When he ran for governor in 2002, opposing incumbent Democrat Roy Barnes, Perdue wasn’t a massive magnet for big money. After Perdue’s historic upset, however, his now-ended campaign began to get big checks from the same big business interests who had backed Barnes just weeks before.
According to the Atlanta Journal-Constitution, Perdue took in more than a million dollars from Barnes supporters in the two months after he won.
W.C. Bradley CEO Stephen Butler, for instance, gave Barnes $8000 during the 2002 campaign. Butler’s predecessor at W.C. Bradley, William B. Turner, gave Barnes $5000.
Then, on Dec. 19, 2002, more than a month after the votes had been counted, Butler, Turner, and a third W.C. Bradley executive wrote $6000 in checks to Governor-elect Perdue’s campaign. The next day, Turner kicked in another $5000 to help Perdue retire his campaign debt.
Although W.C. Bradley is best known today for its consumer goods, it has a storied history in Georgia. In 1917, Bradley’s daughter married D.A. Turner, whose family still runs the company.
Two years later, W.C. Bradley himself led an investor group to purchase Coca-Cola, and sat on the board for almost three decades, two of them as chairman. The company, and the Turners, remain tightly tied to Coca-Cola even today. Bradley and Turner were also behind the launch of a local bank known today as Synovus, a major shareholder of Coke.
Another Perdue donor, one full year after his victory, was Pres. Reagan’s former assistant secretary of state, William Ball, who donated $1000. Ball at the time was president of the National Soft Drink Association.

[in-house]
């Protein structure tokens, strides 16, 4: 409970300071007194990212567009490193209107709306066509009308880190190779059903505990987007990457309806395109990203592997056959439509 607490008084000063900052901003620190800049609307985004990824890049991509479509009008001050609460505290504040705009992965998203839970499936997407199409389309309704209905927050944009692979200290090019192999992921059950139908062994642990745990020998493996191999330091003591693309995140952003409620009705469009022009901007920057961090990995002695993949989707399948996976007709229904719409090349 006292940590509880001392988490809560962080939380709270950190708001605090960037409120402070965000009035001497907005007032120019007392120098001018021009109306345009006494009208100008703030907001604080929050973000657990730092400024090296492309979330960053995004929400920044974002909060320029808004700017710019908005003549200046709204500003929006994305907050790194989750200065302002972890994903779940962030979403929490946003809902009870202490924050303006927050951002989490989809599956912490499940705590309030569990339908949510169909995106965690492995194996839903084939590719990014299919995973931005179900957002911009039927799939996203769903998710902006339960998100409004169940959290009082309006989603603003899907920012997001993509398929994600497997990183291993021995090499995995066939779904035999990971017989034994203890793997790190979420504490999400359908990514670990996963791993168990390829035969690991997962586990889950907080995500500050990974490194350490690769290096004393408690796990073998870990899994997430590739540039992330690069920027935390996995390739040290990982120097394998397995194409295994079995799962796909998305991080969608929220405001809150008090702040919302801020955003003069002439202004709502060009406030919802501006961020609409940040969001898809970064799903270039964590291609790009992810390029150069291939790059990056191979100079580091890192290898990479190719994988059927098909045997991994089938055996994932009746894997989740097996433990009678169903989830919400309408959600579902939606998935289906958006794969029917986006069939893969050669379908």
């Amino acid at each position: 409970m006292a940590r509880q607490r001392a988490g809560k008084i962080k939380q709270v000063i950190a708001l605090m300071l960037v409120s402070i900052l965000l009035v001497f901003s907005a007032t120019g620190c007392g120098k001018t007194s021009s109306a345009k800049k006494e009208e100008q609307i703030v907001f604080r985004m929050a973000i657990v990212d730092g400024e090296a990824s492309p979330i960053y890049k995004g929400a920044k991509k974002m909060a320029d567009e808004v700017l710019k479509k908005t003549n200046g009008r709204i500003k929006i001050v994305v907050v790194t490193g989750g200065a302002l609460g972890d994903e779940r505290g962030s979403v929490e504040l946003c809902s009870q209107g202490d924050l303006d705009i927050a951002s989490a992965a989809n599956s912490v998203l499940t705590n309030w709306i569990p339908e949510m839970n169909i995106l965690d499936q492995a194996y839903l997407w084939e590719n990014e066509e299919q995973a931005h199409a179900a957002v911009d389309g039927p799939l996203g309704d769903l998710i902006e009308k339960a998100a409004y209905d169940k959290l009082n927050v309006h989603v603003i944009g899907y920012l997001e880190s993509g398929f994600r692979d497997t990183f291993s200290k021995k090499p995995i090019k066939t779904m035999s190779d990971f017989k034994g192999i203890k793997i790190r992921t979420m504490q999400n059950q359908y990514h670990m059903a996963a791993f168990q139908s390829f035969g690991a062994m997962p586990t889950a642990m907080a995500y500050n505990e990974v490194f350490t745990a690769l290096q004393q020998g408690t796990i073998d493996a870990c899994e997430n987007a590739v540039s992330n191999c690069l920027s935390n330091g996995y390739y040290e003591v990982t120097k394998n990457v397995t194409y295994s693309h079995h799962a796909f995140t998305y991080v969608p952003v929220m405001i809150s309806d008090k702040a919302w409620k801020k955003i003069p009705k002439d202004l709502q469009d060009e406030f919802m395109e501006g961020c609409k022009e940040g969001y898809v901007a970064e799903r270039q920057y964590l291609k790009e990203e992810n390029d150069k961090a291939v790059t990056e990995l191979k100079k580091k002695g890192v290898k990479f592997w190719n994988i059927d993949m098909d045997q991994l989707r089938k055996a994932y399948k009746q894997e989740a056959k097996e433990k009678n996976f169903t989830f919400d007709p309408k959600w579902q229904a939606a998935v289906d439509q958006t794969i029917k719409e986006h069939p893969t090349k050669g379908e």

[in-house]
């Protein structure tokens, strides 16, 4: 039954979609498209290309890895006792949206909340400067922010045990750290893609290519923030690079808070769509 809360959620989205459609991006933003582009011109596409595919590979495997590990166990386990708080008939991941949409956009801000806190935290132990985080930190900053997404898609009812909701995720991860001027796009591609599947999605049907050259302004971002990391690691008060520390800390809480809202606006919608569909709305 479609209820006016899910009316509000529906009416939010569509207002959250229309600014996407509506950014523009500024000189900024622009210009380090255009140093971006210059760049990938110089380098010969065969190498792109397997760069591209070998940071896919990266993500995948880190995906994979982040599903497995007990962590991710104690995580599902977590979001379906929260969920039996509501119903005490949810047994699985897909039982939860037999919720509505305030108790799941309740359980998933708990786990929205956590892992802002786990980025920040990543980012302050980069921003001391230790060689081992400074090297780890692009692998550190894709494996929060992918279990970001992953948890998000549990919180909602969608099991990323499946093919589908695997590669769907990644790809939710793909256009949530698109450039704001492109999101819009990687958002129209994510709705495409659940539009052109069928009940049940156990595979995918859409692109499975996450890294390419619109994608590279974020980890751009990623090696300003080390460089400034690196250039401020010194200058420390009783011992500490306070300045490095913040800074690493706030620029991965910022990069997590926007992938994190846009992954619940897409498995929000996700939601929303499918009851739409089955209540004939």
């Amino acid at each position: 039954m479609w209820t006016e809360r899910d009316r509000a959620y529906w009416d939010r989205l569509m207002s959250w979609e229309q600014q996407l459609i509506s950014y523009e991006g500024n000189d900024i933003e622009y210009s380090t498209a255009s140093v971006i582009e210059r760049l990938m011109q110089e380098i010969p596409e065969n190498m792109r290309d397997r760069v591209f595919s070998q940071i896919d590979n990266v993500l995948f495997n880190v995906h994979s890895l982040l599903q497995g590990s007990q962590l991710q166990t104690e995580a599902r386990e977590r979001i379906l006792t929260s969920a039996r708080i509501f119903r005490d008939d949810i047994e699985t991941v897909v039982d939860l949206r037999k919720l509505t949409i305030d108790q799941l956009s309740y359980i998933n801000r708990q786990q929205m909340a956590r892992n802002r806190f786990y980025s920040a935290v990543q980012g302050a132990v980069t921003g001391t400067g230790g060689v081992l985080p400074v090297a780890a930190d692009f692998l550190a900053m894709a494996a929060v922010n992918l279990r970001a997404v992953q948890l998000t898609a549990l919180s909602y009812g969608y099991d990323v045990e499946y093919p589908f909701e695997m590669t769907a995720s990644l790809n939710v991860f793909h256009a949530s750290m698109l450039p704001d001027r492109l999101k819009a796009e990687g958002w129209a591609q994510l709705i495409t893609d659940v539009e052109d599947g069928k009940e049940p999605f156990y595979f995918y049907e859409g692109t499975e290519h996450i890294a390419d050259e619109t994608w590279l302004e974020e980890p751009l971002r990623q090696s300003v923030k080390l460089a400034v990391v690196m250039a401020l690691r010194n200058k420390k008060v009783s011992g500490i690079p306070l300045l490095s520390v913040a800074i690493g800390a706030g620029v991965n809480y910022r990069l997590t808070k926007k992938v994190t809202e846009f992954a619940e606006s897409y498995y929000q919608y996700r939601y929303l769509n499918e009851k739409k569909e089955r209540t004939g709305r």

Today, Ball has his own lobbying firm, and lobbied on Coke’s behalf from 2010 through 2018, including lobbying the USDA after Perdue took over. Coke’s lobbying disclosure forms, including Ball’s, don’t specify whether the company has lobbied Perdue about organic issues, but the beverage giant’s lobbying has included dairy and labeling regulations.
W.C. Bradley, too, has kept its toe in farming. W.C. Bradley Farms reportedly operates one of Georgia’s largest certified organic farms, producing eggs, produce, and dairy products.
Perdue’s early donors include some of the nation’s leading organic brands. But if there’s no evidence that Perdue’s USDA has shown his backers any special lenience, there’s also no evidence that they need it.
According to the Cornucopia Institute, Perdue has virtually ignored the recommendations of the National Organic Standards Board, which lost power under Obama. Small farms are struggling, including producers of both organic and conventional milk. (One conventional dairy farmer, Randy Messelt, told TYT he would have considered going organic, but the conversion costs were just too high; his farm went under in 2018).
The “mega-organic” dairies that Paul Adams worried about, however, are doing fine, including the one whose name he couldn’t remember when speaking with Perdue. It was Natural Prairie Dairy Farms (NPDF), out of Texas.
The article where Paul encountered Natural Prairie Dairy describes owners Donald and Cherie De Jong as a husband-and-wife team who moved from California to become dairy farmers with help from Donald’s dad and brother. After purchasing a 1000-cow dairy in 1989, the De Jongs built it into three dairies with 400 employees, and 21,000 cows; 14,000 of them organic.
Natural Prairie Dairy today touts itself as “one of the nation’s largest family-owned and operated organic dairies.”
What the article didn’t say, was that Donald had help from two of his brothers, who were also dairy farmers. In fact, the De Jong boys were third-generation dairy farmers, their father having started his own after immigrating from Holland.